Mid-century inspired lighting by Bert Frank
One of the things I love most about blogging here at Design Hunter is that I sometimes have the privilege of being able to share new design work before it's been featured elsewhere. Robbie Llewellyn of Bert Frank recently got in touch to introduce their newly launched mid-century inspired lighting range. Designed in opposition to today's throwaway culture and 'built to last' the range is manufactured in the UK and available in a range of different custom colours and finishes.
Here's what Robbie had to tell me about the collection...
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Can you tell us a little about your background and key design influences?
I have worked in the lighting industry for about 10 years now, mainly designing bespoke lights but initially working for a lighting company that sold a mixture of antiques and their own range. This was a fantastic education for me as the owner had amazing knowledge and taste. I was introduced to and able to evaluate the best examples of lighting from its very beginning up to the modern day.
This is where I started to develop a style and aesthetic of my own that seemed to be made up of elements from all these different influences I was getting. Initially it was the geometric Deco style that grabbed my attention but when I discovered some of the great mid-century lighting designs I was hooked. This has been added to and tweaked over the years and the designs that I am currently producing are a result of that.
You've mentioned that one intention is to design objects that can potentially outlive their owners. Which items do you own yourself that you treasure and which hopefully fit that ideal?
I think this desire came from seeing so many amazing antique lights as mentioned above and really appreciating that something designed and manufactured well could still be appreciated and used 100 years later. I think that this is so rare today and I don’t see why it should be.
As for items I own, one springs to mind but I’m not sure your readers will be very interested. It is a Hardy fly fishing reel and it epitomises what I am trying to achieve, its beauty is in its details and engineering and you still see fishermen in the river using 50 year old versions today.
Material choices are obviously very important in the consideration of your designs, do you associate certain materials (e.g. metals) with particular decades, and if so which come to mind… and why?
Metals definitely have genre associations for me although they do seem to change from time to time. Chrome for example will always have a Deco feel for me and copper screams Arts and Crafts. I think this is probably because some of my favourite pieces from these periods are in these materials. Brass is a material and a finish that I currently enjoy above all others which is very strange for me because I spent a very long time feeling that it had a very stuffy and twee Victorian property and feel. Again I think that the mid-century designs are the thing that influenced my change in taste here.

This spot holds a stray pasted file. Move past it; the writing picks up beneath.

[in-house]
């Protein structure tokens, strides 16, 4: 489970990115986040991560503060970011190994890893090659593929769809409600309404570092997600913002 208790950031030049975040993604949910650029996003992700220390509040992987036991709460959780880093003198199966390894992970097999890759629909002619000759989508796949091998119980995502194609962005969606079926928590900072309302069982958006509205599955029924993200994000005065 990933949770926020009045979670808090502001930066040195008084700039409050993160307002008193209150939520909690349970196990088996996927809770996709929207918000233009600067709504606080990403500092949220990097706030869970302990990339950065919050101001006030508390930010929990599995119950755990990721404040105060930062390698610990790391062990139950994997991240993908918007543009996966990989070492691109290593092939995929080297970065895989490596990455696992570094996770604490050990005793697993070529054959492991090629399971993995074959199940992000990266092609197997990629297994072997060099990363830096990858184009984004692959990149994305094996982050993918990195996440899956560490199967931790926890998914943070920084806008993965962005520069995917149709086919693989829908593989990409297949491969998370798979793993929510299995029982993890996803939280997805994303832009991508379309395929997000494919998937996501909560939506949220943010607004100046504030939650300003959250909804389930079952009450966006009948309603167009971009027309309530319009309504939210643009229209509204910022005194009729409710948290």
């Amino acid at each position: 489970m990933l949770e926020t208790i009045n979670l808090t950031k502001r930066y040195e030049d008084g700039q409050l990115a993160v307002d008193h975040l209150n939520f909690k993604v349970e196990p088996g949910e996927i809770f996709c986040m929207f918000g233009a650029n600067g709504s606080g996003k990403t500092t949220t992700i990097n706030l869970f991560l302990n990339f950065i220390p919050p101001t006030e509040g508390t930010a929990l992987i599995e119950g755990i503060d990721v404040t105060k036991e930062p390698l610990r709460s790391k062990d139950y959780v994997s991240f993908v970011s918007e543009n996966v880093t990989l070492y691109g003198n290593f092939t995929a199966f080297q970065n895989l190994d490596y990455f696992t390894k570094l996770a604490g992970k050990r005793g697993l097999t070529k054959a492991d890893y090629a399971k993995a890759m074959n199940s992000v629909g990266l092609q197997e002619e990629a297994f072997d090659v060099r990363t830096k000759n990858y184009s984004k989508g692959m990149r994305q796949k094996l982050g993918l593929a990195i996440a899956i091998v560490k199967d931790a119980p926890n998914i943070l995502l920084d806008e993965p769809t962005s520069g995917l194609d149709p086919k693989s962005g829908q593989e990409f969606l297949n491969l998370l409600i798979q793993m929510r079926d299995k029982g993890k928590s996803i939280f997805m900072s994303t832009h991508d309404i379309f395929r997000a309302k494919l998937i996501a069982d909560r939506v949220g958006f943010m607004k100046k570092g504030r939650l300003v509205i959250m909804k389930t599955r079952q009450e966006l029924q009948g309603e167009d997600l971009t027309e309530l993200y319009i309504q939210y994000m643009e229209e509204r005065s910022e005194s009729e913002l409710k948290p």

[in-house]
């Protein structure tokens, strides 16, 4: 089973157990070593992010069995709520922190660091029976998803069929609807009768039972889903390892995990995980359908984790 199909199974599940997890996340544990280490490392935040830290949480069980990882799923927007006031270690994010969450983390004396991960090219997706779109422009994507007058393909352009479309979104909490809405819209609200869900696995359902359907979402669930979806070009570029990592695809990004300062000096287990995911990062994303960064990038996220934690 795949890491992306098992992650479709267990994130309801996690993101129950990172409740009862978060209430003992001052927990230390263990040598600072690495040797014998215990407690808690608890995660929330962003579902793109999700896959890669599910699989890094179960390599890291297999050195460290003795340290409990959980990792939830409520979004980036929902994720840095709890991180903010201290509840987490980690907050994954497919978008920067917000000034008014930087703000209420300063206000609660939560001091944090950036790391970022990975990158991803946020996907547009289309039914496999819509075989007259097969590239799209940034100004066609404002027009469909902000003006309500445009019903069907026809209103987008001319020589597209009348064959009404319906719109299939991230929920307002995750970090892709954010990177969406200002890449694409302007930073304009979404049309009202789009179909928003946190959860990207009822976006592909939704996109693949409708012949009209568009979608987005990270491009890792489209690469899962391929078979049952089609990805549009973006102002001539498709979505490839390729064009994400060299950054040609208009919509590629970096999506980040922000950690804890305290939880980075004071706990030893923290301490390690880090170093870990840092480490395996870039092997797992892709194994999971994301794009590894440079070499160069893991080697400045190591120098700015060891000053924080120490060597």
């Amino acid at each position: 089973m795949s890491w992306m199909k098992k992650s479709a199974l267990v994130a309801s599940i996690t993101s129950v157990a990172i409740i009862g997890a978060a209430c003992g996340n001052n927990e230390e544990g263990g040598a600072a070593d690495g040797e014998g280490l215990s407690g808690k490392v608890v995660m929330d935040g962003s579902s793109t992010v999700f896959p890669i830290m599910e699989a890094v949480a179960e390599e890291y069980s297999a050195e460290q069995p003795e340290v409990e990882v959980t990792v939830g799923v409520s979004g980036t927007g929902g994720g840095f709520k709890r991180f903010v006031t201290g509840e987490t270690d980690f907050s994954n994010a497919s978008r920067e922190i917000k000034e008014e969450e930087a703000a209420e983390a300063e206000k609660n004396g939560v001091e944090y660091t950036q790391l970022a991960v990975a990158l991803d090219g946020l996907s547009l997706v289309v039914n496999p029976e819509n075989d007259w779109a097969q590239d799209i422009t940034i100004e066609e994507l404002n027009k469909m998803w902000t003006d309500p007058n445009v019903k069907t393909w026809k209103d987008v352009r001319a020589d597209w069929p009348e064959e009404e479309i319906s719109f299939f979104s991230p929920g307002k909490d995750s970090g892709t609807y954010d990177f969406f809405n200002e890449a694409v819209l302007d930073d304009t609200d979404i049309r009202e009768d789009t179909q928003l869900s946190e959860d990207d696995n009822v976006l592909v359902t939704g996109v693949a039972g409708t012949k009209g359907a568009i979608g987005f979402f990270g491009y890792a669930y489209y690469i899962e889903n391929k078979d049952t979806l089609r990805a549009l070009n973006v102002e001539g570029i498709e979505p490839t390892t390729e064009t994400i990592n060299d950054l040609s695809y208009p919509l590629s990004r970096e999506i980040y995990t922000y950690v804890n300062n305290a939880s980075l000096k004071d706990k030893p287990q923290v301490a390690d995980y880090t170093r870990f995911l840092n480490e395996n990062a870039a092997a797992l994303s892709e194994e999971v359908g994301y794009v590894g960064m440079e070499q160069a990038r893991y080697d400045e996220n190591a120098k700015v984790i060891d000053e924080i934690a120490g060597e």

Do you build many prototypes to get to the final solution, or is it a straightforward journey of development from a clear initial idea?
I do build quite a few prototypes actually, but it is intentional. I find that even though I do the majority of the design on paper and CAD there are a few things that just need to seen and touched in the flesh. Reflections on metals, shadows, light distribution/effects and finishes can be planned but really need to be seen and tested. I also find that the process of building prototypes often offers up ideas and even problems that end up in solutions better than my original concept. It is a part of the design process that I value and enjoy very much and I am very lucky that our in house manufacturing expertise is so exceptional.
How important to you is it to have your lights manufactured in the UK, and is that an easy thing to achieve these days?
It is crucial and to be honest it is an absolute requirement for us, not only out of choice but also from a control and quality point of view. I genuinely believe that we still have some of the most highly skilled craftsmen and engineers in this country, especially when it comes to high end luxury items in which this country has such a great history. We don’t make our products in huge quantities and the quality of production is so crucial for our designs that we would not consider looking overseas while we still have the skills in the UK. So I think it is easy at the moment but there is a very real danger that we will lose these skills forever as they are not being passed on as manufacturing moves abroad.
Are you able to tell us what you are working on next?
We have another 3 ranges to release in the coming months so we are currently working on the final design and production details for those. The Revolve table lamp is one of our new lines and I’m really struggling to narrow down the colours we are going to release it in, it just seems to work so well in so many variations. Although it will be available in any colour under the sun as a special it’s not practical for us to offer this as a stock option so a tough decision must be made.
Once we have released these and they are fully in production it’s back to the drawing board, I fancy doing something really big next.
Finally, who are your lighting design heroes, and are there any current designers that you particularly admire?
Lighting heroes have to be people like Poul Henningsen and Arne Jacobsen, their original designs are still being produced today and are still some of the best selling lights on the market (and they always look so dapper in their old photos). As for current designers I think that Michael Anastassiades produces interesting work over and over again and I always look forward to see what he will come up with next.